Intricacies and details over litigation funding have historically been for the anorak crowd. Analysing complicated fee and cost structures appeals to the same sort of character that has a penchant for spending weekends at the far end of windswept railway platforms, notebook in hand (although these days, it is likely to be a mobile electronic device), squinting at the fading numbers on ageing locomotives.
But the reality is that litigation funding goes straight to the heart of access to justice. Most countries – even those in the developed world – have poorly funded (at best) legal aid systems, and those that attempted to do better, such as the UK, have found in the current economic climate that ‘national legal service’ schemes are a luxury.
So if you can’t pay to have your day in court, well, you don’t get to have your day in court.
No win, no fee
There have been efforts to solve that dilemma, most notably the US’s contingency fee system, whereby lawyers work on a no-win, no-fee basis, bagging large chunks of a claimant’s damages if successful. Britain has a watered-down version in its conditional fee arrangements, which allow no-win, no-fee deals with a maximum 100 per cent uplift for success and a panoply of complicated before- and after-the-event insurance products to cover cost in the event of defeat.
Third-party litigation funding is the latest entrant to the field. As our commentator points out this week (see page 13), the phenomenon was born in Australia, is gaining speed in the UK, but is still struggling in the US, where contingency fees continue to reign supreme.
In principle, third-party funding involves injecting a dose of speculative capitalism into litigation. Investors back cases they feel have a strong chance of success and are rewarded with a slice of damages for their trouble if victorious at the end.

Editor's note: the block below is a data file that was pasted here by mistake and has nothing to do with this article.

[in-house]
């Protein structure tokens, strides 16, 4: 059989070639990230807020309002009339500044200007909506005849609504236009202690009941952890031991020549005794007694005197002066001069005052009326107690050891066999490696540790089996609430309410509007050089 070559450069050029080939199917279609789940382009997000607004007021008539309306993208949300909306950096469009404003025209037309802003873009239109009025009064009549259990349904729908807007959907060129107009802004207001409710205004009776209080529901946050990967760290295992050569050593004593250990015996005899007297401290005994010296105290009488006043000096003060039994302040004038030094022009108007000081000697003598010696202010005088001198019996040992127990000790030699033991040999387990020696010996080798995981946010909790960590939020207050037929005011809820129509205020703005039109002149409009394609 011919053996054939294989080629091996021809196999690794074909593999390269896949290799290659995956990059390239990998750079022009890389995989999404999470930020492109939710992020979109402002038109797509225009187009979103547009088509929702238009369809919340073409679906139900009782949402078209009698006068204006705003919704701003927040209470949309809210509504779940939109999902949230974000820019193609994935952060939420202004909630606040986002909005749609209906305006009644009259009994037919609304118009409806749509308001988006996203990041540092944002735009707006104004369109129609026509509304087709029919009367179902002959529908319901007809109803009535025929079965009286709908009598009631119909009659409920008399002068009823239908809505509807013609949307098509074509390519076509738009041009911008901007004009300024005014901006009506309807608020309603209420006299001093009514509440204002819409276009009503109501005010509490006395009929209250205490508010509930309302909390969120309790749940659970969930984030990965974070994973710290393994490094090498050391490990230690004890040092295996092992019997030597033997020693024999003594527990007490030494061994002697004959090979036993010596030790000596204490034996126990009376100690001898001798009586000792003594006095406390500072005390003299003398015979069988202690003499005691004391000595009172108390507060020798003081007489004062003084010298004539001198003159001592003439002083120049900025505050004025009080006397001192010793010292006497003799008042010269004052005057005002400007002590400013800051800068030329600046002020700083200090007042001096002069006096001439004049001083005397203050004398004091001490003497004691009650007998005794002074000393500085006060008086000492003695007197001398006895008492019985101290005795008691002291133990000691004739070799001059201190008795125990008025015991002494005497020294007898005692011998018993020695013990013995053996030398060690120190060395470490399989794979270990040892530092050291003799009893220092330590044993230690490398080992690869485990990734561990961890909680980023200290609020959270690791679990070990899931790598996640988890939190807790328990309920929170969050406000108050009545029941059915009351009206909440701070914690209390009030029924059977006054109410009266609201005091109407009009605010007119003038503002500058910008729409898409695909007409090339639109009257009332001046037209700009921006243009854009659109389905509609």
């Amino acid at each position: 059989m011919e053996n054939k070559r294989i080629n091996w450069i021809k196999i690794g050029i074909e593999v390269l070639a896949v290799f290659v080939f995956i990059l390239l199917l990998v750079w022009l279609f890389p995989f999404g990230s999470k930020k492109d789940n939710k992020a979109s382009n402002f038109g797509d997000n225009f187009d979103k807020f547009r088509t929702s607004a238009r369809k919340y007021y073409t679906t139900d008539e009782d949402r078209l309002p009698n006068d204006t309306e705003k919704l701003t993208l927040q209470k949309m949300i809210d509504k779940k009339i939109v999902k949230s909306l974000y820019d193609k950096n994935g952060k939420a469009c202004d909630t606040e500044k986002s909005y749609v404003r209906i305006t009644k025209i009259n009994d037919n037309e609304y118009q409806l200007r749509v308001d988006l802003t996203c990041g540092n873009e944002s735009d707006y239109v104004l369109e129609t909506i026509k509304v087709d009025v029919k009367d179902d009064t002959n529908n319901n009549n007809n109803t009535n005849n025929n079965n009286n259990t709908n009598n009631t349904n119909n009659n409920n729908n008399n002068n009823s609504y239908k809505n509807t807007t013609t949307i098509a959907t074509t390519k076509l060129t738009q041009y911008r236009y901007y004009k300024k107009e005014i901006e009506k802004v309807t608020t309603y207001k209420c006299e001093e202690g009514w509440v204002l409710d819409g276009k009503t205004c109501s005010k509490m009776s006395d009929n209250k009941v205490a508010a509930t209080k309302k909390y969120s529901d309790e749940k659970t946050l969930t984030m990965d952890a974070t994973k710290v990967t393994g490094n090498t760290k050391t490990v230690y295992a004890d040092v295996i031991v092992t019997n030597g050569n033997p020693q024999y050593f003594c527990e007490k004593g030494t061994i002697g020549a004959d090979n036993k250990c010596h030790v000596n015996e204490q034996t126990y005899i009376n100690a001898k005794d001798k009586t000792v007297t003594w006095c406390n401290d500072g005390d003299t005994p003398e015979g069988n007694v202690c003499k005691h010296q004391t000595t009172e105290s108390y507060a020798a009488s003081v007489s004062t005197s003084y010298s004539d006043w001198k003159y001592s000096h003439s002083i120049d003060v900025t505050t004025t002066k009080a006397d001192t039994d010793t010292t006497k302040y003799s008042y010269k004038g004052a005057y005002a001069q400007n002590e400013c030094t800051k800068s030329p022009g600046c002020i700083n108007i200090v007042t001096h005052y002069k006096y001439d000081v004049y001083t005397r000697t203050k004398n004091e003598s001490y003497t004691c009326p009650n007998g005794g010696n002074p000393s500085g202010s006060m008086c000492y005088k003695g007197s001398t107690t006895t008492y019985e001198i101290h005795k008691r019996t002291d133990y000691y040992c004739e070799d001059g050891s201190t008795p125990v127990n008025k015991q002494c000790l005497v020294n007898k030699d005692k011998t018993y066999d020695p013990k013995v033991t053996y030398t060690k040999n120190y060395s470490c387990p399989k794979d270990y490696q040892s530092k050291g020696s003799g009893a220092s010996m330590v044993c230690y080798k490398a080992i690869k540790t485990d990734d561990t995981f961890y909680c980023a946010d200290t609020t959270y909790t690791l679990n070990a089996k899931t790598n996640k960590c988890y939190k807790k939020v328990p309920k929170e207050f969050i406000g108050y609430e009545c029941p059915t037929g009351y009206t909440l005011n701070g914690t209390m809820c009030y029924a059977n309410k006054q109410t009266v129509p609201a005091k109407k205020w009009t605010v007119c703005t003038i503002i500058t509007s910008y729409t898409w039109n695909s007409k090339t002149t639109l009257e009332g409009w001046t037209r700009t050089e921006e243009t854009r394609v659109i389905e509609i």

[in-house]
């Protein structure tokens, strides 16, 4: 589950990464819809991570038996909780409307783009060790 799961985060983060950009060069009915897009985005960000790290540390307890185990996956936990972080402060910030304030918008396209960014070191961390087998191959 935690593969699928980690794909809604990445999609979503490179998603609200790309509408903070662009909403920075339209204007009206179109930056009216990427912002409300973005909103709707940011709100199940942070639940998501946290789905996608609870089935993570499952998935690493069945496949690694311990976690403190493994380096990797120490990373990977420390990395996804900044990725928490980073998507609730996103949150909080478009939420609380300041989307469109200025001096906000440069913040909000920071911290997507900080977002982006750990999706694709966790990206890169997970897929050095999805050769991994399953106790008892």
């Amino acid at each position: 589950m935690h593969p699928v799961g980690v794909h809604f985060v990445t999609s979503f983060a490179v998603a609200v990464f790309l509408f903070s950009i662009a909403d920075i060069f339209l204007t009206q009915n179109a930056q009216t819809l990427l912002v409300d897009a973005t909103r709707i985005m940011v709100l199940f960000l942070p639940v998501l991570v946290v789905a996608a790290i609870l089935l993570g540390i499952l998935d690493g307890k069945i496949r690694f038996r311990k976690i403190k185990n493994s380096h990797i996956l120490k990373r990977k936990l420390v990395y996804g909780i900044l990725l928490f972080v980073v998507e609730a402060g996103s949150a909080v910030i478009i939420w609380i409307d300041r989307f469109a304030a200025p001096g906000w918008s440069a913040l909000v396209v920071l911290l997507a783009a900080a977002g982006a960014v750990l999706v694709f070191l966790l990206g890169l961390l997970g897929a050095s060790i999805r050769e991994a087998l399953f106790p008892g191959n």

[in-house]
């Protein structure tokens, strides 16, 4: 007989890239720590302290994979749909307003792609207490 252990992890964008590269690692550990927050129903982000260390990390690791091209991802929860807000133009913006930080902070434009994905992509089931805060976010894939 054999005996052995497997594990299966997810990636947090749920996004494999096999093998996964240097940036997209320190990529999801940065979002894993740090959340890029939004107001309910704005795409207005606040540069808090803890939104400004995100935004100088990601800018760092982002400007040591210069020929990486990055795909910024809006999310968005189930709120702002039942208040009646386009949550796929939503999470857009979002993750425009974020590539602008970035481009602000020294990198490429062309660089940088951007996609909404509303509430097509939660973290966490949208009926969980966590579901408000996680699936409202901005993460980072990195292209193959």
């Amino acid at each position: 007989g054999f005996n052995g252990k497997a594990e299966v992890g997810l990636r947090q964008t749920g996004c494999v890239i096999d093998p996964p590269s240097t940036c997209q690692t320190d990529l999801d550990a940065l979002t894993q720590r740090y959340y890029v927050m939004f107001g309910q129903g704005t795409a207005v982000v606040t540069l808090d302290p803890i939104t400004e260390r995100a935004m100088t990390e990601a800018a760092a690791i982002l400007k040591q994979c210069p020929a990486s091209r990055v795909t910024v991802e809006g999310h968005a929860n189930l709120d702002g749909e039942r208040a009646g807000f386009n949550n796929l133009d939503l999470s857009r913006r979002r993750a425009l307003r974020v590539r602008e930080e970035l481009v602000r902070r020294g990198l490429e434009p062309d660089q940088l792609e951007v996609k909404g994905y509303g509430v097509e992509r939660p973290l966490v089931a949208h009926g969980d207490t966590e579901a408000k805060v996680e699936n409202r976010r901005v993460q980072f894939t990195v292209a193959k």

Simple enough. But the idea of involving parties in litigation that have no direct connection to the dispute leaves a bad taste with some. The old maxim of who pays the piper calls the tune is invoked, as ethical questions over who runs the litigation arise. Is it the party directly involved, or is it the party paying for the party?
Paying bills is also currently very much on the minds of French business lawyers. As another commentator points out this week, François Hollande’s convincing march to the Élysée Palace – and the subsequent victory of his Parti Socialiste in the recent parliamentary elections – has made many of their corporate clients slightly twitchy. Well, very twitchy, actually, as they anticipate steep corporate and personal tax rises, triggering fears that many will sneak off towards the sortie signs.
If nothing else, it’s quite a good time to be a tax law specialist in Europe. The warnings in France coincide with splash reports in Britain on efforts by the taxman in that country to clamp down on offshore so-called investment schemes that suddenly look like little more than thinly veiled evasion gambits. When the taxman cometh, the tax lawyer benefits.